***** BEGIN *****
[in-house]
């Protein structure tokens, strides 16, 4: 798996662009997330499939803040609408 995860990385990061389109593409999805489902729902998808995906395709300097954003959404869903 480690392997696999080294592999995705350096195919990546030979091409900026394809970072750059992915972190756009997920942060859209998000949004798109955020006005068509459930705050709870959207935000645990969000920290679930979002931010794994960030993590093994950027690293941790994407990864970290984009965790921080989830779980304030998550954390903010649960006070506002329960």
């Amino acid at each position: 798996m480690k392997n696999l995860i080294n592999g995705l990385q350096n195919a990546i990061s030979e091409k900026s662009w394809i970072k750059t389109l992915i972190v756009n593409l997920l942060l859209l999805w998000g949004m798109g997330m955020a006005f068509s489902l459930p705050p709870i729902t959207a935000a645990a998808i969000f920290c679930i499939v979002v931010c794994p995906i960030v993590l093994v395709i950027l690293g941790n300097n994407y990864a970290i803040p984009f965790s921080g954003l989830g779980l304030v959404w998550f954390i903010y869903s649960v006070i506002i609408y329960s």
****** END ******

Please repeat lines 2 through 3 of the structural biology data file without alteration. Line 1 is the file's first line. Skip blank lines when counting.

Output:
């Protein structure tokens, strides 16, 4: 798996662009997330499939803040609408 995860990385990061389109593409999805489902729902998808995906395709300097954003959404869903 480690392997696999080294592999995705350096195919990546030979091409900026394809970072750059992915972190756009997920942060859209998000949004798109955020006005068509459930705050709870959207935000645990969000920290679930979002931010794994960030993590093994950027690293941790994407990864970290984009965790921080989830779980304030998550954390903010649960006070506002329960």
């Amino acid at each position: 798996m480690k392997n696999l995860i080294n592999g995705l990385q350096n195919a990546i990061s030979e091409k900026s662009w394809i970072k750059t389109l992915i972190v756009n593409l997920l942060l859209l999805w998000g949004m798109g997330m955020a006005f068509s489902l459930p705050p709870i729902t959207a935000a645990a998808i969000f920290c679930i499939v979002v931010c794994p995906i960030v993590l093994v395709i950027l690293g941790n300097n994407y990864a970290i803040p984009f965790s921080g954003l989830g779980l304030v959404w998550f954390i903010y869903s649960v006070i506002i609408y329960s």